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Mini Review ARTICLE

Front. Mol. Neurosci., 12 November 2020 | https://doi.org/10.3389/fnmol.2020.592126

Cell Adhesion Molecules and Protein Synthesis Regulation in Neurons

  • School of Biotechnology and Biomolecular Sciences, The University of New South Wales, Sydney, NSW, Australia

Cell adhesion molecules (CAMs) mediate interactions of neurons with the extracellular environment by forming adhesive bonds with CAMs on adjacent membranes or via binding to proteins of the extracellular matrix. Binding of CAMs to their extracellular ligands results in the activation of intracellular signaling cascades, leading to changes in neuronal structure and the molecular composition and function of neuronal contacts. Ultimately, many of these changes depend on the synthesis of new proteins. In this review, we summarize the evidence showing that CAMs regulate protein synthesis by modulating the activity of transcription factors, gene expression, protein translation, and the structure and distribution of organelles involved in protein synthesis and transport.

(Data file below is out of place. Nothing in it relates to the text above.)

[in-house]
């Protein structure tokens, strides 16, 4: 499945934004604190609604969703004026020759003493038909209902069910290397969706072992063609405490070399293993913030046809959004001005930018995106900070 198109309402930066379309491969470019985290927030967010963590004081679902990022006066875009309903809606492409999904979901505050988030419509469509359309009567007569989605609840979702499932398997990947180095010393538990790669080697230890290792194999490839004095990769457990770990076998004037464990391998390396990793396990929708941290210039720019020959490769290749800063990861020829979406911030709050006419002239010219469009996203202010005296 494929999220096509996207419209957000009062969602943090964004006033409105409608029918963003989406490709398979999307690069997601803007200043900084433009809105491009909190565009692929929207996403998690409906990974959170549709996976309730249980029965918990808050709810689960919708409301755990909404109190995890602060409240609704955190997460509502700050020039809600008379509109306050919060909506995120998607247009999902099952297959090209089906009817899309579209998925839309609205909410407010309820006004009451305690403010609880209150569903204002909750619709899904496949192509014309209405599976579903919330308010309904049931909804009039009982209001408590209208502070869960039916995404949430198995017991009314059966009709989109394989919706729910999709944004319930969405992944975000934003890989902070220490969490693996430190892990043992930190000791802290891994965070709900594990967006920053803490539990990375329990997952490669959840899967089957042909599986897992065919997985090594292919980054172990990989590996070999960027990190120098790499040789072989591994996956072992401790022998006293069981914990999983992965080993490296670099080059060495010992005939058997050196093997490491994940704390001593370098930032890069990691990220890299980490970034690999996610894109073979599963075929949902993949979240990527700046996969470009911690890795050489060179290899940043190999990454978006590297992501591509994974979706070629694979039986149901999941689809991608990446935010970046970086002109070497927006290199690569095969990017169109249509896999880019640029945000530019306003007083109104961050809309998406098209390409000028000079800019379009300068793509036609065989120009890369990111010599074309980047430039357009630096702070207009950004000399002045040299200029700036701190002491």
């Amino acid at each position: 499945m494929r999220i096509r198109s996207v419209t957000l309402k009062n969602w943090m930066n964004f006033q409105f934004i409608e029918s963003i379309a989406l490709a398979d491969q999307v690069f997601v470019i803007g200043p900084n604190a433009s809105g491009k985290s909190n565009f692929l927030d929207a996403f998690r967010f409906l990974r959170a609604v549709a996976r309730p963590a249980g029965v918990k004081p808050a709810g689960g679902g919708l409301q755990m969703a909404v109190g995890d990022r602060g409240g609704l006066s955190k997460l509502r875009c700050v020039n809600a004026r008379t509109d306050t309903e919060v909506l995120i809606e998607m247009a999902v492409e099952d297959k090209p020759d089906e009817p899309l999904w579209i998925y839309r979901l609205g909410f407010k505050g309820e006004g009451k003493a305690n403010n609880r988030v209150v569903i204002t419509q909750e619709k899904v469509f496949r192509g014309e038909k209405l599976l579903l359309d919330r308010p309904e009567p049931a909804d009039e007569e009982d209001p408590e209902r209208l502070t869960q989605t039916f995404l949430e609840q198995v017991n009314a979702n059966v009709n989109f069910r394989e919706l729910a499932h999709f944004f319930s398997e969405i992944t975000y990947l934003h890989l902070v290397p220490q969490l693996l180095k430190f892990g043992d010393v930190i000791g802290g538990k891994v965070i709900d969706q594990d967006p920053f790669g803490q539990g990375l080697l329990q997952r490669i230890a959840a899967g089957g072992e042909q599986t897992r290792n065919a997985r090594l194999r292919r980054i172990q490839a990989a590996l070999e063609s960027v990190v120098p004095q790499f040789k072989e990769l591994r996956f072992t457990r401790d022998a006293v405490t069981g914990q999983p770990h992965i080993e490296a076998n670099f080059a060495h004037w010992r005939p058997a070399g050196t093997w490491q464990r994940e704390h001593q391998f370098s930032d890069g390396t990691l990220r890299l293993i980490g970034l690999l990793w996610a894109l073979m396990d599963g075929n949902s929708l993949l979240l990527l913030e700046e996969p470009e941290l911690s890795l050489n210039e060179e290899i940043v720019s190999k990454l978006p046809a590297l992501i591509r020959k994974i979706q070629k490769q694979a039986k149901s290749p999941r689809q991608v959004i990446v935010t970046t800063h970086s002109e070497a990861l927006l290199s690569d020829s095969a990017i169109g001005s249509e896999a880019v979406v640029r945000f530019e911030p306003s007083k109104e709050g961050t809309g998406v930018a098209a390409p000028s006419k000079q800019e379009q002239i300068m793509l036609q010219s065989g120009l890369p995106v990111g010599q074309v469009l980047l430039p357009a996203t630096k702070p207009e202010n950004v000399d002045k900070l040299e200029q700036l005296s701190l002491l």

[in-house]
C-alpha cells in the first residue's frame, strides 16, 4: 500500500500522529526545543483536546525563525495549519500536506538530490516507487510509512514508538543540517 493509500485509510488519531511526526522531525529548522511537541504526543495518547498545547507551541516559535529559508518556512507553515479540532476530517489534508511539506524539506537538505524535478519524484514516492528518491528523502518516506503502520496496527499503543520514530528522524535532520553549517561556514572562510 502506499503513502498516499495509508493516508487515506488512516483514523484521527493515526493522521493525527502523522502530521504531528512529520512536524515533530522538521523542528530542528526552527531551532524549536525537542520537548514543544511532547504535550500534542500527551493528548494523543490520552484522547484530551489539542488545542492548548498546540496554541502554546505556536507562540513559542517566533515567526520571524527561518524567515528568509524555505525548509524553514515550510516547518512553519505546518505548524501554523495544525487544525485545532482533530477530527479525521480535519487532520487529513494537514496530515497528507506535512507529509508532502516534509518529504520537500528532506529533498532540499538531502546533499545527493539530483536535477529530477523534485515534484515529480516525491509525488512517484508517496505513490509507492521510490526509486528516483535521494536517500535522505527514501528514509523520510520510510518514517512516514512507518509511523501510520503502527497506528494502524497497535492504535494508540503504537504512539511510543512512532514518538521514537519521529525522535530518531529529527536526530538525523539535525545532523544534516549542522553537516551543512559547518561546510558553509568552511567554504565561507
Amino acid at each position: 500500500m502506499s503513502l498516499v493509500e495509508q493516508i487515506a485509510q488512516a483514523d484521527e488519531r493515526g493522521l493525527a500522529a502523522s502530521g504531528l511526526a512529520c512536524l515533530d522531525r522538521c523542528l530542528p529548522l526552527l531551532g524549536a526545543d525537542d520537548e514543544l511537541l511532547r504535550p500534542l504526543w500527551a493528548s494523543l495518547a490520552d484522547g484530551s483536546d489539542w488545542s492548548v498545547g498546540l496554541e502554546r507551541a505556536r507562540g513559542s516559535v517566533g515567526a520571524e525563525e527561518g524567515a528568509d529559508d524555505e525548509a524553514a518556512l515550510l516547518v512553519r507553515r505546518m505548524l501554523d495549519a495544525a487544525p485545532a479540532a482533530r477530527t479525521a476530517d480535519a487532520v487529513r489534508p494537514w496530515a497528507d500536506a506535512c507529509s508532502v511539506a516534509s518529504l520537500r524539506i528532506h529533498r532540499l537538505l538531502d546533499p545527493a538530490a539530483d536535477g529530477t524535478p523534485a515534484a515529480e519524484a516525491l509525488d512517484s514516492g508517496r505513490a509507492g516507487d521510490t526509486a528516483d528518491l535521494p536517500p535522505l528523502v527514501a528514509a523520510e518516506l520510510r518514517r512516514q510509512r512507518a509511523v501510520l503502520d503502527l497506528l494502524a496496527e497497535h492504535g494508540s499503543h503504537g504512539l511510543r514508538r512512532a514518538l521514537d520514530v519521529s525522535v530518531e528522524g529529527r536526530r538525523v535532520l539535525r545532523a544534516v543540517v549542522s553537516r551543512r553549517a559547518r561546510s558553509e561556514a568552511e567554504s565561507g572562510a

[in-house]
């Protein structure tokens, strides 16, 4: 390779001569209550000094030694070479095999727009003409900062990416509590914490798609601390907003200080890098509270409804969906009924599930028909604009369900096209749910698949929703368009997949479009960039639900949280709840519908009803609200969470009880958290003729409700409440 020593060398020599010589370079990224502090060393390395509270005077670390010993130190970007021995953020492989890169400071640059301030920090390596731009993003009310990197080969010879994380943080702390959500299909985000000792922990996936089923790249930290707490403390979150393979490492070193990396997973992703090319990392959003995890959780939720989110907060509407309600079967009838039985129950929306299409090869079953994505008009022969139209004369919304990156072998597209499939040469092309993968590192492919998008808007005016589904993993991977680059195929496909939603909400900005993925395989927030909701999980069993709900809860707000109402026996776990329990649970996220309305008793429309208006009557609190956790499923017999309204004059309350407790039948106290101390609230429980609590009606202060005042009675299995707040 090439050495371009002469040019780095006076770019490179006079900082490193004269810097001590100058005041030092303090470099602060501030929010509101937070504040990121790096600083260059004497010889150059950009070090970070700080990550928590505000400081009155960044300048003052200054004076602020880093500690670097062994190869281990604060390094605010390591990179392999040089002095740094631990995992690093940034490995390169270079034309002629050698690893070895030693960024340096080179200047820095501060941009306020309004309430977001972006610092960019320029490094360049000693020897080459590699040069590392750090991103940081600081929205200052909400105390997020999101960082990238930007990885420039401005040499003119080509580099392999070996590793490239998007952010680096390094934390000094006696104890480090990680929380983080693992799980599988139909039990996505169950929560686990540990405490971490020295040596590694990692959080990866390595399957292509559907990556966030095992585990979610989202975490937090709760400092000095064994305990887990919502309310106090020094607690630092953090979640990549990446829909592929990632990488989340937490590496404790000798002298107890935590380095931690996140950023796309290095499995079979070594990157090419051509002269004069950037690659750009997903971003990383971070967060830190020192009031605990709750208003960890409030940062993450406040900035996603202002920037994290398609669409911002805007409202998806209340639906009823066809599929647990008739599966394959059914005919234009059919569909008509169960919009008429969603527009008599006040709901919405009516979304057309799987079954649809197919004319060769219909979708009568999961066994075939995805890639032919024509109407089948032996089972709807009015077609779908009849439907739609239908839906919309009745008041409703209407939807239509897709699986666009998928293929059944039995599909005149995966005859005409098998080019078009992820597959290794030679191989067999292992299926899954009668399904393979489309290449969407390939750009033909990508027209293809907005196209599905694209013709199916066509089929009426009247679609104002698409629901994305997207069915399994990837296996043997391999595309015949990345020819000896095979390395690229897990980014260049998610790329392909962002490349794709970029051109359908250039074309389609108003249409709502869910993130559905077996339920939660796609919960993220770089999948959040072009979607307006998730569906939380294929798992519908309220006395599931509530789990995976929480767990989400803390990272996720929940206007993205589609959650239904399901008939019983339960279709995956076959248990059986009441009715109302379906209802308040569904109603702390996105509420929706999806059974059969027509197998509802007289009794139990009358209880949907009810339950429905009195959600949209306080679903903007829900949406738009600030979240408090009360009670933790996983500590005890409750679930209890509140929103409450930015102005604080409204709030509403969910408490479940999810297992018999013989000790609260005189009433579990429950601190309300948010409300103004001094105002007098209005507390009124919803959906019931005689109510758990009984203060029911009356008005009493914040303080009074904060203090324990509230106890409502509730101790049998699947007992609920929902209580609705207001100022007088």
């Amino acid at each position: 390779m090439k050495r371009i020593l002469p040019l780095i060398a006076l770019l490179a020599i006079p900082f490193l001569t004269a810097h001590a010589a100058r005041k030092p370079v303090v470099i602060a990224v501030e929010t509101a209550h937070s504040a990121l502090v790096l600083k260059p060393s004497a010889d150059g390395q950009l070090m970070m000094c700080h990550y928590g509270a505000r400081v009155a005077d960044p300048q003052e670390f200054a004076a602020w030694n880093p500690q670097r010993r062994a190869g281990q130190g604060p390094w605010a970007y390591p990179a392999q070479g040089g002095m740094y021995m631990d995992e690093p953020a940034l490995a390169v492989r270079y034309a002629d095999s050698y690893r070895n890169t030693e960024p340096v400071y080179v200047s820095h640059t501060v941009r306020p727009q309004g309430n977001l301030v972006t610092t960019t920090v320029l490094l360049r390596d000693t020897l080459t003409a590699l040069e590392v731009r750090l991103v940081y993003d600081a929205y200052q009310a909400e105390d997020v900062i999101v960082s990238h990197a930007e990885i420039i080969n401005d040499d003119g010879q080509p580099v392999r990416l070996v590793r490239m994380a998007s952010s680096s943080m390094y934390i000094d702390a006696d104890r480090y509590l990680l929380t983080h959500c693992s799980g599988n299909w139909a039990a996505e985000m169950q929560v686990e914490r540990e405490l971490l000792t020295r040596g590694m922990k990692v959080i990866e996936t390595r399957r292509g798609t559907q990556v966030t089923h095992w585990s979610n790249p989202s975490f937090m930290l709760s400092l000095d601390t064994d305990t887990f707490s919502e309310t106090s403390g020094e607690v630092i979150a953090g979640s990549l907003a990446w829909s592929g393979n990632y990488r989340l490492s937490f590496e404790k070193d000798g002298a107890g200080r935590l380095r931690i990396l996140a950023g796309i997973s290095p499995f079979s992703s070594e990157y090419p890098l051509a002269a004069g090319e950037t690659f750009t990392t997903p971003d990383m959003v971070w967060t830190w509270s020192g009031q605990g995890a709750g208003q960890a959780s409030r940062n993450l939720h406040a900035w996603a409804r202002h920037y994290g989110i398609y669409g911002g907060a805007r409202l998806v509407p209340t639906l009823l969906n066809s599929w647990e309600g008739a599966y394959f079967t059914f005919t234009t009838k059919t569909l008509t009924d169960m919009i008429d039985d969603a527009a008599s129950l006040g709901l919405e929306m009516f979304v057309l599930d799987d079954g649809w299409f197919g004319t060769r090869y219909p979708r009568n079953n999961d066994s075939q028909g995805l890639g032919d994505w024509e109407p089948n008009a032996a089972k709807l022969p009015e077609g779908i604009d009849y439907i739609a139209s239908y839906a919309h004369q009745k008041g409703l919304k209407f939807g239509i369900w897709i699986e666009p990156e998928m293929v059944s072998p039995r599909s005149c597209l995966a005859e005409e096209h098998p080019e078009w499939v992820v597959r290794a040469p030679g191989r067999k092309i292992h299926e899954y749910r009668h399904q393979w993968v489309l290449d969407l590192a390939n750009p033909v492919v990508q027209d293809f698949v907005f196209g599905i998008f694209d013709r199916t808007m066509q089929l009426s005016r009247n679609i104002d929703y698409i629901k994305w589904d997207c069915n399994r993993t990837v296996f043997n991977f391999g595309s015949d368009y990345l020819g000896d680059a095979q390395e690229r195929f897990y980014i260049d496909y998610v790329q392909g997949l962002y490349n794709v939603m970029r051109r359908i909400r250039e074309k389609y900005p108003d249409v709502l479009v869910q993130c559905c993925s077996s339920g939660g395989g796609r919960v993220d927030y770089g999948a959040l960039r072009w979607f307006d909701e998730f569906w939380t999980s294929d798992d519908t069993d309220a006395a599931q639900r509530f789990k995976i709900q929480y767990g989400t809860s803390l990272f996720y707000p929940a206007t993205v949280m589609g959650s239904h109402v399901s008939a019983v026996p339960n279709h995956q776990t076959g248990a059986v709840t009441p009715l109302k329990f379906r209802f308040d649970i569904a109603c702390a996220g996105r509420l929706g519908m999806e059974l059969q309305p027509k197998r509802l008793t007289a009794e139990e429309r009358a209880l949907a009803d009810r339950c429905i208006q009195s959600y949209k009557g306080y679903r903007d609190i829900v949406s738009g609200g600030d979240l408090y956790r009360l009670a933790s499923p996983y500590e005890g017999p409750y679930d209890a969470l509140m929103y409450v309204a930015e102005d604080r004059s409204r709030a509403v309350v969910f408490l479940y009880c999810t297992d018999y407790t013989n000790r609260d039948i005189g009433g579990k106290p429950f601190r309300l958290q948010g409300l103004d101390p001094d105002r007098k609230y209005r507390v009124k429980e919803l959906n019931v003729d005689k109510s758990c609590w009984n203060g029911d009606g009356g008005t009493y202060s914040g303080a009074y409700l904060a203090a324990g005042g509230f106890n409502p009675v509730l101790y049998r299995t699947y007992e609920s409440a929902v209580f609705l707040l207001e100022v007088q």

Introduction

Protein synthesis in eukaryotes begins with the RNA polymerase II-mediated transcription of protein-coding genes in the nucleus of the cell. The RNA transcripts then undergo post-transcriptional modifications, that include splicing, capping, and polyadenylation (Ben-Yishay and Shav-Tal, 2019). The mature messenger RNA (mRNA) molecules are then exported from the nucleus to the cytosol via the nuclear pore complex (Xie and Ren, 2019). In the cytoplasm, mRNA is either degraded or stabilized, localized and used as a template for protein translation on ribosomes (Martin and Ephrussi, 2009; Keene, 2010). The endoplasmic reticulum (ER) is the main site of translation of cytosolic and membrane proteins by ribosomes located on its surface, although some of the cytosolic proteins are also translated on cytosolic ribosomes (Reid and Nicchitta, 2015).

The highly polarized morphology and function of neurons demand the modification of proteomes locally in axons and dendrites (Glock et al., 2017; Rangaraju et al., 2017). Ribosomes and ER accumulate in somata of neurons but are also distributed along dendrites and axons and are present at synapses. This spatial distribution enables protein synthesis not only in somata but also in dendrites and axons (Steward and Levy, 1982; Holt and Schuman, 2013). The local protein translation in dendrites is particularly active near synapses (Aakalu et al., 2001). It is initiated in response to stimuli inducing synaptogenesis and is required for synaptic plasticity. An extensive overview of the literature on the local protein synthesis in neurons can be found in several recent reviews (Rangaraju et al., 2017; Holt et al., 2019; Pushpalatha and Besse, 2019).